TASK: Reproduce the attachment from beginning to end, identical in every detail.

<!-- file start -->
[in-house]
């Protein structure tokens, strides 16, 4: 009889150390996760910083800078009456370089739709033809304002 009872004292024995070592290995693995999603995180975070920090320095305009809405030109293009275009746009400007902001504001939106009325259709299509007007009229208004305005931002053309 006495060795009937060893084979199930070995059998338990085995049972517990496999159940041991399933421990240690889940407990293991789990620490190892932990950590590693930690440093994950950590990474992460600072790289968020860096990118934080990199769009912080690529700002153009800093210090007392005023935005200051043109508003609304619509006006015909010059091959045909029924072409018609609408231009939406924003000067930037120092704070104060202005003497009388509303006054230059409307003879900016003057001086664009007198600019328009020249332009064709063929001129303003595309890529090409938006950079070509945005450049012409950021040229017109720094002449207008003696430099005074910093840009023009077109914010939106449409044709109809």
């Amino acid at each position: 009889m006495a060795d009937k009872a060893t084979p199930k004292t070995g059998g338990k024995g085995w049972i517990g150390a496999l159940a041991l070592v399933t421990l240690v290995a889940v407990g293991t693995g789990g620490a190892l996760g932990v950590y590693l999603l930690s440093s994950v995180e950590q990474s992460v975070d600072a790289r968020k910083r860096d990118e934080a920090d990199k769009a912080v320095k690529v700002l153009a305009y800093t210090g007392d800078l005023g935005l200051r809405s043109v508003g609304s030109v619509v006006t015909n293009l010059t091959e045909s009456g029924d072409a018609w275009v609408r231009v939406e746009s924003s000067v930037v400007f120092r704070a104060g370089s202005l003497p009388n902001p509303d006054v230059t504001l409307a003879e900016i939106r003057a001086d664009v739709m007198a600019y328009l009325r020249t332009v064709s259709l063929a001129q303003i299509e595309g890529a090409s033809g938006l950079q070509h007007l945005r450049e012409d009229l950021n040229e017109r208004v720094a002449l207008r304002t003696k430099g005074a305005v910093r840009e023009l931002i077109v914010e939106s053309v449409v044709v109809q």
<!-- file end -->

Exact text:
[in-house]
């Protein structure tokens, strides 16, 4: 009889150390996760910083800078009456370089739709033809304002 009872004292024995070592290995693995999603995180975070920090320095305009809405030109293009275009746009400007902001504001939106009325259709299509007007009229208004305005931002053309 006495060795009937060893084979199930070995059998338990085995049972517990496999159940041991399933421990240690889940407990293991789990620490190892932990950590590693930690440093994950950590990474992460600072790289968020860096990118934080990199769009912080690529700002153009800093210090007392005023935005200051043109508003609304619509006006015909010059091959045909029924072409018609609408231009939406924003000067930037120092704070104060202005003497009388509303006054230059409307003879900016003057001086664009007198600019328009020249332009064709063929001129303003595309890529090409938006950079070509945005450049012409950021040229017109720094002449207008003696430099005074910093840009023009077109914010939106449409044709109809």
């Amino acid at each position: 009889m006495a060795d009937k009872a060893t084979p199930k004292t070995g059998g338990k024995g085995w049972i517990g150390a496999l159940a041991l070592v399933t421990l240690v290995a889940v407990g293991t693995g789990g620490a190892l996760g932990v950590y590693l999603l930690s440093s994950v995180e950590q990474s992460v975070d600072a790289r968020k910083r860096d990118e934080a920090d990199k769009a912080v320095k690529v700002l153009a305009y800093t210090g007392d800078l005023g935005l200051r809405s043109v508003g609304s030109v619509v006006t015909n293009l010059t091959e045909s009456g029924d072409a018609w275009v609408r231009v939406e746009s924003s000067v930037v400007f120092r704070a104060g370089s202005l003497p009388n902001p509303d006054v230059t504001l409307a003879e900016i939106r003057a001086d664009v739709m007198a600019y328009l009325r020249t332009v064709s259709l063929a001129q303003i299509e595309g890529a090409s033809g938006l950079q070509h007007l945005r450049e012409d009229l950021n040229e017109r208004v720094a002449l207008r304002t003696k430099g005074a305005v910093r840009e023009l931002i077109v914010e939106s053309v449409v044709v109809q």